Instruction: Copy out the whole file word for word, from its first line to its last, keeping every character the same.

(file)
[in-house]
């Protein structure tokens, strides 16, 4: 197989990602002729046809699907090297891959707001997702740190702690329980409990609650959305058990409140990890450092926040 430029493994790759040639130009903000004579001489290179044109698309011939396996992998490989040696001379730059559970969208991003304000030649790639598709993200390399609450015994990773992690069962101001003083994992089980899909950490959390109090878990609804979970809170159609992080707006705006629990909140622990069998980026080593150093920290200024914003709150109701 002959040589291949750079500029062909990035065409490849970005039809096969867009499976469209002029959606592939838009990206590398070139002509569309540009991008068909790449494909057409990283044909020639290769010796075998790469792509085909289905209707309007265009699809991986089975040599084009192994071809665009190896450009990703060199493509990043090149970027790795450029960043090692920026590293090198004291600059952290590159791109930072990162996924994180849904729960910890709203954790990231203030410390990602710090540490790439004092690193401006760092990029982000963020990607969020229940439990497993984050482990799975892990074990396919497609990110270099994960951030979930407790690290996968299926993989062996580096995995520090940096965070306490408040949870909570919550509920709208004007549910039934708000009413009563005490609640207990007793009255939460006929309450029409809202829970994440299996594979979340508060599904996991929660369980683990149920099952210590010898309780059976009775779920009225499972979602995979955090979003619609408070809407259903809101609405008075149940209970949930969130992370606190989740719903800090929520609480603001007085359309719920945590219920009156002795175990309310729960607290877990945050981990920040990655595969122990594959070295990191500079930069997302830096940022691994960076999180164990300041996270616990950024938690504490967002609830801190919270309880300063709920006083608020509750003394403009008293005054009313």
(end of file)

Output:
[in-house]
């Protein structure tokens, strides 16, 4: 197989990602002729046809699907090297891959707001997702740190702690329980409990609650959305058990409140990890450092926040 430029493994790759040639130009903000004579001489290179044109698309011939396996992998490989040696001379730059559970969208991003304000030649790639598709993200390399609450015994990773992690069962101001003083994992089980899909950490959390109090878990609804979970809170159609992080707006705006629990909140622990069998980026080593150093920290200024914003709150109701 002959040589291949750079500029062909990035065409490849970005039809096969867009499976469209002029959606592939838009990206590398070139002509569309540009991008068909790449494909057409990283044909020639290769010796075998790469792509085909289905209707309007265009699809991986089975040599084009192994071809665009190896450009990703060199493509990043090149970027790795450029960043090692920026590293090198004291600059952290590159791109930072990162996924994180849904729960910890709203954790990231203030410390990602710090540490790439004092690193401006760092990029982000963020990607969020229940439990497993984050482990799975892990074990396919497609990110270099994960951030979930407790690290996968299926993989062996580096995995520090940096965070306490408040949870909570919550509920709208004007549910039934708000009413009563005490609640207990007793009255939460006929309450029409809202829970994440299996594979979340508060599904996991929660369980683990149920099952210590010898309780059976009775779920009225499972979602995979955090979003619609408070809407259903809101609405008075149940209970949930969130992370606190989740719903800090929520609480603001007085359309719920945590219920009156002795175990309310729960607290877990945050981990920040990655595969122990594959070295990191500079930069997302830096940022691994960076999180164990300041996270616990950024938690504490967002609830801190919270309880300063709920006083608020509750003394403009008293005054009313």